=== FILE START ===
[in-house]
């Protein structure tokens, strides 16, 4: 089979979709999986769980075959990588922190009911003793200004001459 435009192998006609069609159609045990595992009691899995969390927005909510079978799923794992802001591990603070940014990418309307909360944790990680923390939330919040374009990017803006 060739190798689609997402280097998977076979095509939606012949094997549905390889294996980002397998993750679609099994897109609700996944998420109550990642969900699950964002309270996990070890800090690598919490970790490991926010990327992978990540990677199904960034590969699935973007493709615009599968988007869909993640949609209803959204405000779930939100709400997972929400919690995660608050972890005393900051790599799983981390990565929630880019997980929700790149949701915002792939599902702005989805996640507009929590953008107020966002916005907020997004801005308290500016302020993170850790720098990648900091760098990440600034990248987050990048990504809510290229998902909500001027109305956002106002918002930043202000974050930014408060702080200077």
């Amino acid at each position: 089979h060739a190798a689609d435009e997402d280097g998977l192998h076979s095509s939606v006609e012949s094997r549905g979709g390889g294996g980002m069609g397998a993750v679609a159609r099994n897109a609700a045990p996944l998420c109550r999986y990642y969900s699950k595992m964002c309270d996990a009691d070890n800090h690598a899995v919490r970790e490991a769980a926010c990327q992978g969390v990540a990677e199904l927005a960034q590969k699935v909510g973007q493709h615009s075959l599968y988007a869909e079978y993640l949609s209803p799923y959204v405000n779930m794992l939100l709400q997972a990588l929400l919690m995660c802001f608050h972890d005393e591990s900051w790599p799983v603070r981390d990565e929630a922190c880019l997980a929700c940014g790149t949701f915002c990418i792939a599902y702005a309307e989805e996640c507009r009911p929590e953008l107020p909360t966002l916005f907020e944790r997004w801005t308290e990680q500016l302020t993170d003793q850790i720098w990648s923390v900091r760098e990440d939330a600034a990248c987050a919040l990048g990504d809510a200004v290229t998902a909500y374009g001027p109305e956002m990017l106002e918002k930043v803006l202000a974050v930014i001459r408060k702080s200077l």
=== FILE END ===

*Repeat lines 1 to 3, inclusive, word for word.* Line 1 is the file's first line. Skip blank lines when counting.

[in-house]
């Protein structure tokens, strides 16, 4: 089979979709999986769980075959990588922190009911003793200004001459 435009192998006609069609159609045990595992009691899995969390927005909510079978799923794992802001591990603070940014990418309307909360944790990680923390939330919040374009990017803006 060739190798689609997402280097998977076979095509939606012949094997549905390889294996980002397998993750679609099994897109609700996944998420109550990642969900699950964002309270996990070890800090690598919490970790490991926010990327992978990540990677199904960034590969699935973007493709615009599968988007869909993640949609209803959204405000779930939100709400997972929400919690995660608050972890005393900051790599799983981390990565929630880019997980929700790149949701915002792939599902702005989805996640507009929590953008107020966002916005907020997004801005308290500016302020993170850790720098990648900091760098990440600034990248987050990048990504809510290229998902909500001027109305956002106002918002930043202000974050930014408060702080200077």
């Amino acid at each position: 089979h060739a190798a689609d435009e997402d280097g998977l192998h076979s095509s939606v006609e012949s094997r549905g979709g390889g294996g980002m069609g397998a993750v679609a159609r099994n897109a609700a045990p996944l998420c109550r999986y990642y969900s699950k595992m964002c309270d996990a009691d070890n800090h690598a899995v919490r970790e490991a769980a926010c990327q992978g969390v990540a990677e199904l927005a960034q590969k699935v909510g973007q493709h615009s075959l599968y988007a869909e079978y993640l949609s209803p799923y959204v405000n779930m794992l939100l709400q997972a990588l929400l919690m995660c802001f608050h972890d005393e591990s900051w790599p799983v603070r981390d990565e929630a922190c880019l997980a929700c940014g790149t949701f915002c990418i792939a599902y702005a309307e989805e996640c507009r009911p929590e953008l107020p909360t966002l916005f907020e944790r997004w801005t308290e990680q500016l302020t993170d003793q850790i720098w990648s923390v900091r760098e990440d939330a600034a990248c987050a919040l990048g990504d809510a200004v290229t998902a909500y374009g001027p109305e956002m990017l106002e918002k930043v803006l202000a974050v930014i001459r408060k702080s200077l």